FIG. 6 shows a schematic representation of exemplary analysis method utilized by an analytics system, such the cloud system 312, a local analytics system, an analytics system executing on a surveillance camera and/or the user mobile computing device 400, to determine deadzones 86 in a monitored area (here, corridor 70 of a premises 52). The analytics system receives position information for a monitored area, image data 250 of the monitored area captured by surveillance cameras 103, and a time interval over which to track movement of one or more objects across the image data 250 relative to the position information. For the embodiment of FIG. 3, the object tracked is the installer/user phone moving through the scene, where reference “C” identifies the critical path 54 traversed by the installer/user device through the scene. For the embodiment of FIG. 4, the object tracked is a specific individual that the analytics system identifies and tracks through the scene, and reference “C” identifies the path that the specific individual traverses through the scene.

In the illustrated example, an installer 60 adjusts fields of view 105-2 through 105-5 of cameras 103-2 through 103-5 to monitor activities in a monitored area (e.g. corridor 70). The analysis method tracks movement of the object along path “C” through image data 250 captured by cameras 103-2 through 103-5 over the time interval, and calculates deadzone times 87 at positions P0 through P8. The positions are typically spaced apart at a similar distance and also are selected to include at least the leading and trailing edges of each of the fields of view 105 of the cameras 103.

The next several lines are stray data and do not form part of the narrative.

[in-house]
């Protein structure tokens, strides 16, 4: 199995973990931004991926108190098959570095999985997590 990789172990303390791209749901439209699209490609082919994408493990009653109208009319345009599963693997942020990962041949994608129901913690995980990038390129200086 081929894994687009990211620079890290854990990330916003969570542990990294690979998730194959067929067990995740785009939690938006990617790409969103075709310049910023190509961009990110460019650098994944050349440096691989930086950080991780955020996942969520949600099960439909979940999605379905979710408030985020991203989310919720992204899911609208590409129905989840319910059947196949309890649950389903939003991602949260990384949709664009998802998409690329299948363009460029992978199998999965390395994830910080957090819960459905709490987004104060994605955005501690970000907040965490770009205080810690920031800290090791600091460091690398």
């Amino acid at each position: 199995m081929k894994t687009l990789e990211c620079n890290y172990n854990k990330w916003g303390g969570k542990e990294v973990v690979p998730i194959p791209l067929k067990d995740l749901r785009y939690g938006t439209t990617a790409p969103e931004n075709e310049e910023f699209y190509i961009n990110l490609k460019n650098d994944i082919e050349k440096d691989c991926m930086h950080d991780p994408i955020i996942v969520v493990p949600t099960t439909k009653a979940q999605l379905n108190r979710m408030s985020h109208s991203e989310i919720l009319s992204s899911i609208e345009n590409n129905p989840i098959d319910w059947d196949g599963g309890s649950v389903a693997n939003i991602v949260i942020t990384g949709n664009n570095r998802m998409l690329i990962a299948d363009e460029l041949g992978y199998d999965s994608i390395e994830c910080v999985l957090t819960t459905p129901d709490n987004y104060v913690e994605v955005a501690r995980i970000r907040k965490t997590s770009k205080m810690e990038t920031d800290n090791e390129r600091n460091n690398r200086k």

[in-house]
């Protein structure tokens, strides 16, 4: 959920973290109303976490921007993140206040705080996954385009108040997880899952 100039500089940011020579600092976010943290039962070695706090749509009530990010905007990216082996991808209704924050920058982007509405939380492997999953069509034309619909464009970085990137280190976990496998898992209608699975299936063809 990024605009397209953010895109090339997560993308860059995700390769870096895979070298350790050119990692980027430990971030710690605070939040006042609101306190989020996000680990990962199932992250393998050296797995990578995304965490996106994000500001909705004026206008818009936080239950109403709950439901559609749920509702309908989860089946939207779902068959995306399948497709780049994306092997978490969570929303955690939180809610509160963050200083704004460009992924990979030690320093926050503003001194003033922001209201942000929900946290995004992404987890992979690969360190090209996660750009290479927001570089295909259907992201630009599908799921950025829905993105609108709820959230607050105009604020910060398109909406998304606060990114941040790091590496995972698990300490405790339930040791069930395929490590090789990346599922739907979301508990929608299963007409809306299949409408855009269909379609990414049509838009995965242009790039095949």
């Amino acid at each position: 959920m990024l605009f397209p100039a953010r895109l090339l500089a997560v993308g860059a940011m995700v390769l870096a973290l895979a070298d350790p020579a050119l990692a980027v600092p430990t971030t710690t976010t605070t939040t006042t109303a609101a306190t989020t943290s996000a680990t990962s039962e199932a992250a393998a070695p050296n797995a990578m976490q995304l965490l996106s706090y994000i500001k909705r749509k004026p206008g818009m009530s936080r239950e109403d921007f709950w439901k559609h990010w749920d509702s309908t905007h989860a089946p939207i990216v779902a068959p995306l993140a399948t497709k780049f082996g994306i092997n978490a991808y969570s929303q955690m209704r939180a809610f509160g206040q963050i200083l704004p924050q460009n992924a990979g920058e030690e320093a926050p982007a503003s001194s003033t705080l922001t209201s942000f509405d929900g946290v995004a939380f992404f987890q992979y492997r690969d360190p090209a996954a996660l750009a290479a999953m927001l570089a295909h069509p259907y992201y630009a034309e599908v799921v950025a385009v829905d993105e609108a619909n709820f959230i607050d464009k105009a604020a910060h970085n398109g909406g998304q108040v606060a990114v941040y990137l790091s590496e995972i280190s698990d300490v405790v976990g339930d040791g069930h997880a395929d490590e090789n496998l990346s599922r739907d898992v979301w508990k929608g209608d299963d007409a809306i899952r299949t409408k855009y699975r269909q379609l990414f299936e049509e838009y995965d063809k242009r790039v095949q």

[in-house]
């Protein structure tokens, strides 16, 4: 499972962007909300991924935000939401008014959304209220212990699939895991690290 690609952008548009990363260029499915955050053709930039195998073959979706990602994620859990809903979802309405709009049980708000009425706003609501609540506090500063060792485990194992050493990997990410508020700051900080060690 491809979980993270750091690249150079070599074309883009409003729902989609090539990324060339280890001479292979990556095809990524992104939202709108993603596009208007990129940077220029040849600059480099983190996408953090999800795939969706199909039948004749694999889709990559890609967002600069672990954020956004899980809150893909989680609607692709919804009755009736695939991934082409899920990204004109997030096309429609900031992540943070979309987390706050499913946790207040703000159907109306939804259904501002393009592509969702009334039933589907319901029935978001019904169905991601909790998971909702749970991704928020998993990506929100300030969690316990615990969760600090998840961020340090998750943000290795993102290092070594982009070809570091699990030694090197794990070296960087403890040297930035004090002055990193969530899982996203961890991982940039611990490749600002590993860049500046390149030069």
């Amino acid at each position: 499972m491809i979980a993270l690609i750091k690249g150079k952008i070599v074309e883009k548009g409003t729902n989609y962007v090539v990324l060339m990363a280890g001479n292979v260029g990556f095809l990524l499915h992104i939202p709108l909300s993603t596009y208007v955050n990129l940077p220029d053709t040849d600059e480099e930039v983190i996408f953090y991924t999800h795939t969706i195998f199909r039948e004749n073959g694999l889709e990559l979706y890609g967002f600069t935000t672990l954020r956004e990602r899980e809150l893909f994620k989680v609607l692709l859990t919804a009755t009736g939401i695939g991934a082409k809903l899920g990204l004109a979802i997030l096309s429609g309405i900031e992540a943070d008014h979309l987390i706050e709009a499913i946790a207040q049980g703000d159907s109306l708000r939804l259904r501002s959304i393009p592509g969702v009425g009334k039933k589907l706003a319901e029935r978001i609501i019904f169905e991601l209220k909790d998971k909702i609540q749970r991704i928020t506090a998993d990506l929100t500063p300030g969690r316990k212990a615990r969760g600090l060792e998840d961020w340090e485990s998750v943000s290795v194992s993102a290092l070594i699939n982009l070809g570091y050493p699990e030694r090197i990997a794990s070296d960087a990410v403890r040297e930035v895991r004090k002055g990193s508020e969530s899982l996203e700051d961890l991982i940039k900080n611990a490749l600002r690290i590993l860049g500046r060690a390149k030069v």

The analytics system is configured by the installer 60 to detect the object in the fields of view 105 of the cameras 103 at positions P0-P8. The analytics system detects the object at positions P0 through P3, but does not detect the object at positions P4 and P5. Finally, the analytics system detects the object at positions P6 through P8. As a result, in one example, the analytics system can infer that there may be a deadzone 86 in the corridor 70 located near positions P4 and P5 of the premises 52. The analytics system then updates its map 180 to include the determined deadzones 86.

Now viewing the same example from the perspective of deadzone times 87, the analytics system determines reasonably consistent deadzone times 87-1 through 87-3 as the object traverses critical path “C” and crosses positions P0 through P3. Adjacent deadzone times 87 also include a common position as an endpoint, and each position is included as an endpoint in at least one deadzone time 87 calculation. For example, deadzone time 87-1 is associated with the time taken for the object to traverse along “C” from position P0 to P1, deadzone time 87-2 for position P1 to P2, and deadzone time 87-3 for position P2 to P3. As a result, the analytics system can infer that a deadzone 86 likely does not exist between the positions indicated by deadzone times 87-1 through 87-3 (i.e. positions P0 through P3).